Doug Anderson’s “Judgment”

Doug Anderson is an American poet and fiction writer who grew up in Memphis, Tennessee. Anderson served as a combat medic in Vietnam and has written several books that chronicle his experiences during the war. “Night Ambush” is taken from his second collection of poems, The Moon Reflected Fire, which was published in 1994. Anderson’s war poems have been called “uncompromising” and “wrenching” by fellow poets and rank as some of the most honest, intimate portraits of war’s complex imagery — often brutal and shocking, sometimes strangely tender and unexpected — to come out of that era of history.

It is so quiet
you can hear a safety clicked off
all the way on the other side.

Anderson’s poetic strategy is not to create poems that protest the war and its evils; rather, the poems serve as witness and recall, in exacting detail, what his experiences were like and reveal the complexity of one’s consciousness. In “Night Ambush”, Anderson describes the long moments of silence before a night raid on an enemy village. Notice how even the poem’s syllables are short and click-like, as well as the chopped sentences. Small movements (smoke, insects in the speaker’s hair, the tracer above the hill, and the snake) all seem to exist in simultaneity as the speaker’s admissions and awareness of his place in what is happening.

Night Ambush

We are still, lips swollen with mosquito bites.
A treeline opens out onto paddies
quartered by dikes, a moon in each,
and in the center, the hedged island of a village
floats in its own time, ribboned with smoke.
Someone is cooking fish.
Whispers move across water.
Children and old people. Anyone between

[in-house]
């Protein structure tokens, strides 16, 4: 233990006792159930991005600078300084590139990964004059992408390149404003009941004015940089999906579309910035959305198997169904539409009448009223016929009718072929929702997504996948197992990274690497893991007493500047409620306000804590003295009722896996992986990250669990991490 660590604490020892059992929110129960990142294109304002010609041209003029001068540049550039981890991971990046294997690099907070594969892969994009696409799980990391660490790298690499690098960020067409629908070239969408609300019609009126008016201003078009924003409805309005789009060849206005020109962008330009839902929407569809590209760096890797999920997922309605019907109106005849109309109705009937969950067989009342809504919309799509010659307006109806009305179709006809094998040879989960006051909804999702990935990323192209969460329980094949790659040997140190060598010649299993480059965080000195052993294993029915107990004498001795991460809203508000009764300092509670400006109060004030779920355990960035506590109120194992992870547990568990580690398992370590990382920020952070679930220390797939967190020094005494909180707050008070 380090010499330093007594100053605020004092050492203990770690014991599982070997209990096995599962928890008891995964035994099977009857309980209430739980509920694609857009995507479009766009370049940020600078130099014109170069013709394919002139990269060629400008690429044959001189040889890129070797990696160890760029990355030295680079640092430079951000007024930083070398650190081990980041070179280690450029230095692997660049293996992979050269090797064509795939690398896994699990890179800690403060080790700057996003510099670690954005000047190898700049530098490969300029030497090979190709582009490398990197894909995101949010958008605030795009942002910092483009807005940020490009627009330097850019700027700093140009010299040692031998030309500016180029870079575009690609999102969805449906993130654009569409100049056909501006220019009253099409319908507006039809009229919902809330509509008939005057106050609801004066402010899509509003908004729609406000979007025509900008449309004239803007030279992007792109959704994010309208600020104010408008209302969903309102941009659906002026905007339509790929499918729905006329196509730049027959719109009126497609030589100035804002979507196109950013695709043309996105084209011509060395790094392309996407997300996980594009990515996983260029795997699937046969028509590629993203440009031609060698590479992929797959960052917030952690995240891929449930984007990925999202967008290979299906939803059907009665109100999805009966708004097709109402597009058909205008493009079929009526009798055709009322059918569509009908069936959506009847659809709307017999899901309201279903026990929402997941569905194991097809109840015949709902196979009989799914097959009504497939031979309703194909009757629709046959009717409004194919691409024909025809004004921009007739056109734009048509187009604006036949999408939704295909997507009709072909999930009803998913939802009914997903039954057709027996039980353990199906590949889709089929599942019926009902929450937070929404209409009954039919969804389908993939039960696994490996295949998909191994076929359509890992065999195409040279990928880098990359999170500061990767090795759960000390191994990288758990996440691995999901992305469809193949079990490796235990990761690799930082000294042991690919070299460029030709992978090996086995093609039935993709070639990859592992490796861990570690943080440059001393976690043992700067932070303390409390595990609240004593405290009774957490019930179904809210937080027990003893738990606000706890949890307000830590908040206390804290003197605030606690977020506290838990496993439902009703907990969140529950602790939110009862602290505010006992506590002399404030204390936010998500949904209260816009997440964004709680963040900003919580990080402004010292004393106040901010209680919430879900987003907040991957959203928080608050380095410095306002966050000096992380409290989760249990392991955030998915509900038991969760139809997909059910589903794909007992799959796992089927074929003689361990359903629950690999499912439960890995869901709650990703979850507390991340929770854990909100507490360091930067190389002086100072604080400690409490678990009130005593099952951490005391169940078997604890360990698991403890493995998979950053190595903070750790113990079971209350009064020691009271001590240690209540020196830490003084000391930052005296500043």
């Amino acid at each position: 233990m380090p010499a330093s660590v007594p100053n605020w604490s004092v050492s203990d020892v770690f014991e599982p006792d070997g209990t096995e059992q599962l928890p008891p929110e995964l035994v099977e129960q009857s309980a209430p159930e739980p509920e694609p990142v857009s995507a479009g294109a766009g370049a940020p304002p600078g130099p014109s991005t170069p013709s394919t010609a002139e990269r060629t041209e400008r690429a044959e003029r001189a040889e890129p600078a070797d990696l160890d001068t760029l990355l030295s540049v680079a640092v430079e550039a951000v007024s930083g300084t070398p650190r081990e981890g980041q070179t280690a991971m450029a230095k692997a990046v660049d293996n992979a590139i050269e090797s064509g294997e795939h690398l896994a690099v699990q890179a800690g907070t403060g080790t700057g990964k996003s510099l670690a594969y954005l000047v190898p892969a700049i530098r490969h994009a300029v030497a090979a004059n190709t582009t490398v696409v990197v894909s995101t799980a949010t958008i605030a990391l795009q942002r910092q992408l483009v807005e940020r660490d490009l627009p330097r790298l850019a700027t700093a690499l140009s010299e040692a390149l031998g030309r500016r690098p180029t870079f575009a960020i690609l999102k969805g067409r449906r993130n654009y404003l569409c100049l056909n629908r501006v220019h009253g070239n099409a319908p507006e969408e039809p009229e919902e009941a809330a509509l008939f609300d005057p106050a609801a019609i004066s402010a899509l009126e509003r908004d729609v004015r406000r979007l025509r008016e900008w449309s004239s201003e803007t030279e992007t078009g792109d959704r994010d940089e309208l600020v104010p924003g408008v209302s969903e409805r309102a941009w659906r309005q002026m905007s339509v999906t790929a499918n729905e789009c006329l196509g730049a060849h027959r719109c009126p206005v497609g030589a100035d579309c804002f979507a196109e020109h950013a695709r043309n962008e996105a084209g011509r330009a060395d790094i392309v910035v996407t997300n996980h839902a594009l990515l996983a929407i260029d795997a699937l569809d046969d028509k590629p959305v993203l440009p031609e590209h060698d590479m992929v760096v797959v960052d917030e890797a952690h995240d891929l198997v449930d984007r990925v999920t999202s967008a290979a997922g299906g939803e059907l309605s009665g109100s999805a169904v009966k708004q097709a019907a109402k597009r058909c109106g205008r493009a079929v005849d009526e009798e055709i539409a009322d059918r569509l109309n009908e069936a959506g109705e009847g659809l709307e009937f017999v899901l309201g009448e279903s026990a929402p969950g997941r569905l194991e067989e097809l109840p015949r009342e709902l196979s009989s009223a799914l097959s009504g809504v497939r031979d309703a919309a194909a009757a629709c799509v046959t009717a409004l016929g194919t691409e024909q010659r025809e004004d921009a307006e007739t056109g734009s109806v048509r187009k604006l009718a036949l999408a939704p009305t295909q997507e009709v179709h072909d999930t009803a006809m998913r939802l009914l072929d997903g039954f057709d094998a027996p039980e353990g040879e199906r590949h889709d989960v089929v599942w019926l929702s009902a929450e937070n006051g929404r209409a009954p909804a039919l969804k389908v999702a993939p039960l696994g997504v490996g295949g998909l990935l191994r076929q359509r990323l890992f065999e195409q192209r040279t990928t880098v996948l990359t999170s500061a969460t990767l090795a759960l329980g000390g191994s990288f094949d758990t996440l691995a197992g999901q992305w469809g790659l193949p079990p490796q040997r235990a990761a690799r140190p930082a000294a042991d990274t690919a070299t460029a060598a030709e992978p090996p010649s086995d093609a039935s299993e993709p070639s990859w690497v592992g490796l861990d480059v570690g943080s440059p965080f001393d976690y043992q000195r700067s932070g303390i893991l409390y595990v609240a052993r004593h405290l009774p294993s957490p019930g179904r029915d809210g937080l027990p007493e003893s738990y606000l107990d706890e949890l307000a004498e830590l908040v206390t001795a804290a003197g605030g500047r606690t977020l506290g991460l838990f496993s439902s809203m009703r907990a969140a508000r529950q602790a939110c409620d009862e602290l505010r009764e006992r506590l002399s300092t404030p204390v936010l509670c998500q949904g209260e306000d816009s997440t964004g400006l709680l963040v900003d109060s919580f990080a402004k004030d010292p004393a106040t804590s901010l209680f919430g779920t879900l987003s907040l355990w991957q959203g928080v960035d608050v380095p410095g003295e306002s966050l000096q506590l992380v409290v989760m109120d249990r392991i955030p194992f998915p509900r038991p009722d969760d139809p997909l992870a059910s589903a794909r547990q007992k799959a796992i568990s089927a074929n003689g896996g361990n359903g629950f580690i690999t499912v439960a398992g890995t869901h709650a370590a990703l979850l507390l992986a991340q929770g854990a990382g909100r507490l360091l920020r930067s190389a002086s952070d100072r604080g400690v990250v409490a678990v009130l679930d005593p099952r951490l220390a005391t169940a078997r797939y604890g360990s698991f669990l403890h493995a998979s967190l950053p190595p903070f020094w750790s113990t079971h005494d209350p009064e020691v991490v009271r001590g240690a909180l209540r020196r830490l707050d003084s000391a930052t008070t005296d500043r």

is a target. It is so quiet
you can hear a safety clicked off
all the way on the other side.
Things live in my hair. I do not bathe.
I have thrown away my underwear.
I have forgotten the why of everything.
I sense an indifference larger than anything
I know. All that will remain of us
is rusting metal disappearing in vines.
Above the fog that clots the hill ahead
a red tracer arcs and dims.
A black snake slides off the paddy dike
into the water and makes the moon shiver.

4 Replies to “Doug Anderson’s “Judgment””

  1. Diego Granados, Period 5. This poem is protesting the war in Vietnam because it tells about how “children and old people. Anyone else in between is a target.” It’s depressing but that’s the way wars are. People die for no reason other than they were born and live somewhere.

  2. This poem is protesting bout war. The man has kids and indent people on target to shot at. Kinda makes it seem like he don’t wanna kill them 🔫🔪💀 Pedro Ortiz per.5

  3. This poem feels almost overwhelming with the amount of small pieces which build up to the speakers full awareness. I assume that hyper-awareness is what is feels like to be in such a situation, though. So for his goals as a writer, I’d say his method of writing is quite effective.

    1. I agree! I find the poet’s use of anaphora (I do not; I have; I have; I sense; I know) and the active voice make the middle of the poem especially powerful. It is interesting that he uses anaphora as a marker to cue the reader that the poem has moved to the center, from the surrounding geography, to the village, to himself, and then out again.

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